Following the publication by the National Infrastructure Commission (NIC) of its first National Infrastructure Assessment, NIC Chair Sir John Armitt led a delegation to West Yorkshire to discuss the need for investment in West Yorkshire and Leeds City Region’s infrastructure.
In the Assessment, the National Infrastructure Commission recognised that investment in the National Powerhouse Rail (NPR) route is a vital strategic investment in order to deliver long overdue improvements between major cities in the North. Bradford City Council leader and West Yorkshire Combined Authority chair Cllr Susan Hinchcliffe welcomed Sir John and his colleagues at Bradford Interchange, the planned site of an NPR station.
Cllr Susan Hinchcliffe walked the party through plans to develop the improve integration between bus and trains services and house a city centre Northern Powerhouse Rail station as part of the complex.
Cllr Hinchcliffe then chaired a round-table meeting at Bradford City Hall, to discuss the NIC’s recent recommendations on building a digital society, transport, housing, drought and flooding risks and carbon. The meeting also included city region politicians, Leeds City Region Enterprise Partnership (The LEP) Chair Roger Marsh OBE and private sector business representatives.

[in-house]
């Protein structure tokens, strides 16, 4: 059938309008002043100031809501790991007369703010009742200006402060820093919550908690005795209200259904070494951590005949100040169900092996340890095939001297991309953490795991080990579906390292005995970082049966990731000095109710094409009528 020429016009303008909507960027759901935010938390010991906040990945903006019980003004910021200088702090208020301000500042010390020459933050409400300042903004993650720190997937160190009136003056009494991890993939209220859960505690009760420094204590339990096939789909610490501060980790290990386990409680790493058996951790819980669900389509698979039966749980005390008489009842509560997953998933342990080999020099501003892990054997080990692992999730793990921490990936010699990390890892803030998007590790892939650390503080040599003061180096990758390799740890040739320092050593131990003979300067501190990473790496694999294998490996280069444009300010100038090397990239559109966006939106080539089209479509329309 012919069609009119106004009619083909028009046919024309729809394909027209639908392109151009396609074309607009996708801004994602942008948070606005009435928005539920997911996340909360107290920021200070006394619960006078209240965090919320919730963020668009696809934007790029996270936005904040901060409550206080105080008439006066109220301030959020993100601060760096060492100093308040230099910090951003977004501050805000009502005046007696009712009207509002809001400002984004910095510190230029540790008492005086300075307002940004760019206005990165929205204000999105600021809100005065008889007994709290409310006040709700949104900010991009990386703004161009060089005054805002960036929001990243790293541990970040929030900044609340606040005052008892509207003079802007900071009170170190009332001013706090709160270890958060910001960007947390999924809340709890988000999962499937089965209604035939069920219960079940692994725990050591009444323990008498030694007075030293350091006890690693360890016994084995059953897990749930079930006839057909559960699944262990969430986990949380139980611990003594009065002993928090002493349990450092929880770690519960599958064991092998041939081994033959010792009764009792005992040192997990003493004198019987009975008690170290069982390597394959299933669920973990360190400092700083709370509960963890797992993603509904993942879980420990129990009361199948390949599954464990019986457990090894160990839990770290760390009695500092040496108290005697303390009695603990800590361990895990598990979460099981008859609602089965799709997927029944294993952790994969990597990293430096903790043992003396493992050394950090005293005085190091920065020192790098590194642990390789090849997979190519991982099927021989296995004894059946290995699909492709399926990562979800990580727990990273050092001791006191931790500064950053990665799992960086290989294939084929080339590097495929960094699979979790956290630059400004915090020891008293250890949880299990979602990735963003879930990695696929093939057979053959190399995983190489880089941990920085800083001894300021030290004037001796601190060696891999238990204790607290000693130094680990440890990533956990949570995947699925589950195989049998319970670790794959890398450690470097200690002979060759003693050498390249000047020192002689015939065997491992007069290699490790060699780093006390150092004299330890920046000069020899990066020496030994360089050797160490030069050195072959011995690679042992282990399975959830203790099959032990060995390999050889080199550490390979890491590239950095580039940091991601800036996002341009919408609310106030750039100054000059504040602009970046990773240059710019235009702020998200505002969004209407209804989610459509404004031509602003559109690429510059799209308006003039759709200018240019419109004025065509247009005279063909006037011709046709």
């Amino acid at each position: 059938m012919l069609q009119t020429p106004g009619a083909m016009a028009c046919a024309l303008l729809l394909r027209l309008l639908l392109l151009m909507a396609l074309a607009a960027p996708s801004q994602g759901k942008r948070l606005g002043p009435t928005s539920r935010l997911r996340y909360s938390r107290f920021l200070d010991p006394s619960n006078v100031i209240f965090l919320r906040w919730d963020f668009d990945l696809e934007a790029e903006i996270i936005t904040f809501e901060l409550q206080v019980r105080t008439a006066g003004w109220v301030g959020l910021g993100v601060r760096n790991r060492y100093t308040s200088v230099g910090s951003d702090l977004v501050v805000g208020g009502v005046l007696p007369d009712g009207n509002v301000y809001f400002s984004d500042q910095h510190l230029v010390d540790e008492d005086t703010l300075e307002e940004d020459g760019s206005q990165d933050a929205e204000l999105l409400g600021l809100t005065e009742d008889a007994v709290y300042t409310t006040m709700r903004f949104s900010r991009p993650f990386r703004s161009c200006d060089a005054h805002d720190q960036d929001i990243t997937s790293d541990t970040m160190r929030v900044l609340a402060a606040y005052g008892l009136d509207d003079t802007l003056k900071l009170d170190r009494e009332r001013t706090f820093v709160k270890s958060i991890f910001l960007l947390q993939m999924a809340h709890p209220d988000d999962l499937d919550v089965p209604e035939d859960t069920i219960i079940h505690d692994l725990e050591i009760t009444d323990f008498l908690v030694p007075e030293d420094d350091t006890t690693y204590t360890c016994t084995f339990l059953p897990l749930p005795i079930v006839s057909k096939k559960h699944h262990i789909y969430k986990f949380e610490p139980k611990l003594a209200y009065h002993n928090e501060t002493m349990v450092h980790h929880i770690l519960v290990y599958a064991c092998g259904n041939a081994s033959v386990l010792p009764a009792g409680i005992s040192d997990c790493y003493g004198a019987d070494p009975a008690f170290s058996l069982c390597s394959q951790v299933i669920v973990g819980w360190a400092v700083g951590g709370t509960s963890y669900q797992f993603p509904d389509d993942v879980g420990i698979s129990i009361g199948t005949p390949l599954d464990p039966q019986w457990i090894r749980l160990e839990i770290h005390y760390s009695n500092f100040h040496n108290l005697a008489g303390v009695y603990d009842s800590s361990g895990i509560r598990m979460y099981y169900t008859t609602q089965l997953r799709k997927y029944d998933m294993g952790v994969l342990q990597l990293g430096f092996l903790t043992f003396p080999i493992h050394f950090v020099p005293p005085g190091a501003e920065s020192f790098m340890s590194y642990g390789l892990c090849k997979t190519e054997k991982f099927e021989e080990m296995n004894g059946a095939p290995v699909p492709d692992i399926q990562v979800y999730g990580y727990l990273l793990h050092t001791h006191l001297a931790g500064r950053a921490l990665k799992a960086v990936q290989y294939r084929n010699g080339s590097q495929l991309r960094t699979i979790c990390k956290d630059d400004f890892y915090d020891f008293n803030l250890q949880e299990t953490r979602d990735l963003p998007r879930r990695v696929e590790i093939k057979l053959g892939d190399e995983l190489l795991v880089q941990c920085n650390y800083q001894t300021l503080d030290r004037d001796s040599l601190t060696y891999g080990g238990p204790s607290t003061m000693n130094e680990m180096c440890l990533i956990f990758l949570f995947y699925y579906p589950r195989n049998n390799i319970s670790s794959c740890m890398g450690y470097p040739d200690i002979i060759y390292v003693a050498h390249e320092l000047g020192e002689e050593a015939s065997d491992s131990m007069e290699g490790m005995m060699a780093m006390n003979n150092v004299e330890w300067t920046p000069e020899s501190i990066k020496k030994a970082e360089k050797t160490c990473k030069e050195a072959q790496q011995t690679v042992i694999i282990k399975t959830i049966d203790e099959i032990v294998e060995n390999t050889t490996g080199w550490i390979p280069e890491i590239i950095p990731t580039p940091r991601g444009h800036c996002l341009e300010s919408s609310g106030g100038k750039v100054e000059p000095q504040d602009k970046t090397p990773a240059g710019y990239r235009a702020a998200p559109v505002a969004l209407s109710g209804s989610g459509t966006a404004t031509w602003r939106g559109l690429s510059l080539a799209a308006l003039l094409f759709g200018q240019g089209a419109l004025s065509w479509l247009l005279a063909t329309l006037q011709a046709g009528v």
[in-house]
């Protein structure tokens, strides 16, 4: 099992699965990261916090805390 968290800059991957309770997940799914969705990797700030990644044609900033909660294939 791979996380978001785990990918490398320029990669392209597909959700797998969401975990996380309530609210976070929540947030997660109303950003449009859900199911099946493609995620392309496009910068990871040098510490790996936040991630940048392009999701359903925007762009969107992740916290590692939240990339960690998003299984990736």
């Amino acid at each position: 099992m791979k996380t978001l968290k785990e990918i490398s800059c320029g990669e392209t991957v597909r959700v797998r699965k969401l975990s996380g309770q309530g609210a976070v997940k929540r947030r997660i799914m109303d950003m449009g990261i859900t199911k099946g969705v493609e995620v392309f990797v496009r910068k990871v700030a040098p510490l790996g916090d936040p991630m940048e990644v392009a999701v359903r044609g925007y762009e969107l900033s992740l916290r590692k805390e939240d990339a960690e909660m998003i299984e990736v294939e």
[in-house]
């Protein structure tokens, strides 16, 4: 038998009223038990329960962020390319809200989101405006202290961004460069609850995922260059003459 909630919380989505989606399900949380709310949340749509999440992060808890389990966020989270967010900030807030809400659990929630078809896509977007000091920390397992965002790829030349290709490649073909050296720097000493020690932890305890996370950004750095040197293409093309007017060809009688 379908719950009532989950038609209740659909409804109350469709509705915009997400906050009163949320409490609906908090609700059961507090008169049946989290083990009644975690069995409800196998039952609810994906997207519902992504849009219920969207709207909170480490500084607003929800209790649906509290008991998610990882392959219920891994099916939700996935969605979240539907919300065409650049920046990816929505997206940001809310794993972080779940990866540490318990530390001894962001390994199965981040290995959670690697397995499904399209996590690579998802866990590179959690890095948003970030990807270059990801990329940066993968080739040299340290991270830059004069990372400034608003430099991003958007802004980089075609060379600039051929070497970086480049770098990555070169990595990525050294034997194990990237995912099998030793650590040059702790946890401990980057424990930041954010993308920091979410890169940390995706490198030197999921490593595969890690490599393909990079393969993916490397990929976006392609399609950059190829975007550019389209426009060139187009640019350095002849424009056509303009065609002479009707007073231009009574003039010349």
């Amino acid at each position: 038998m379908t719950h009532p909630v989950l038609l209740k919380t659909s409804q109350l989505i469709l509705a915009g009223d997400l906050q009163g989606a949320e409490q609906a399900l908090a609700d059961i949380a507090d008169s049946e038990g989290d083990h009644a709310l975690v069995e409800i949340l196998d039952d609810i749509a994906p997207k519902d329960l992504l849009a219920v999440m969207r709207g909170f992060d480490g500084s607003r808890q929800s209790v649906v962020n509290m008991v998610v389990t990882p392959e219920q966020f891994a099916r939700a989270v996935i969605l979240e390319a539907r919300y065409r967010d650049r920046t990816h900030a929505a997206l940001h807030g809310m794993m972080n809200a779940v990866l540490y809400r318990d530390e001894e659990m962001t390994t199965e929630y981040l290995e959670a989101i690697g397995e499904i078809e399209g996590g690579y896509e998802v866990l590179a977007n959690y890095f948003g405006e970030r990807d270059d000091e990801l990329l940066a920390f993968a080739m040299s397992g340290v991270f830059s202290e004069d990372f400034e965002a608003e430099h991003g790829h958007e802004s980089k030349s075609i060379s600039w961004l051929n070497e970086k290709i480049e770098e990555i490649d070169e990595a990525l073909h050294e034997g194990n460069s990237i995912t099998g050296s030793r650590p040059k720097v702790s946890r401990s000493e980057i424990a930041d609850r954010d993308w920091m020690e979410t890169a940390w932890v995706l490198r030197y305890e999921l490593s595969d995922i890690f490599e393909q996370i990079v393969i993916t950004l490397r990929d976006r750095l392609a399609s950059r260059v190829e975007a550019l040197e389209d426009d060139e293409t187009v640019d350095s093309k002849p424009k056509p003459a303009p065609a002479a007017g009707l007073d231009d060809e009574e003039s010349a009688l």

In Leeds, there was a visit to the award-winning phase one of the Leeds Flood Alleviation Scheme at Leeds dock, which uses the UK’s first state-of-the-art moveable weir flood risk reduction technology, followed by a tour of South Banks Leeds. Covering over 250 hectares to the south of the River Aire, South Banks Leeds will generate over 35,000 jobs and more than 8,000 new homes while helping to double the size of the city centre.
And, on the final part of their tour, the NIC group were show plans to remodel Leeds Station to maximise the impact of HS2 and Northern Powerhouse Rail.
“We were very pleased to welcome Sir John Armitt and the National Infrastructure Commission delegation to Leeds and the region today to see the impact significant investment can have to improve people’s lives and to benefit the economy at local, regional and national levels.
“As part of our ambition to fully realise the economic potential of Leeds and the wider Leeds City Region further government support and significant investment is essential, so we very clearly reinforced that view that through working together to address the decades of underinvestment in the north everyone can benefit.”
Leeds City Council executive member for regeneration, transport and planning Councillor Richard Lewis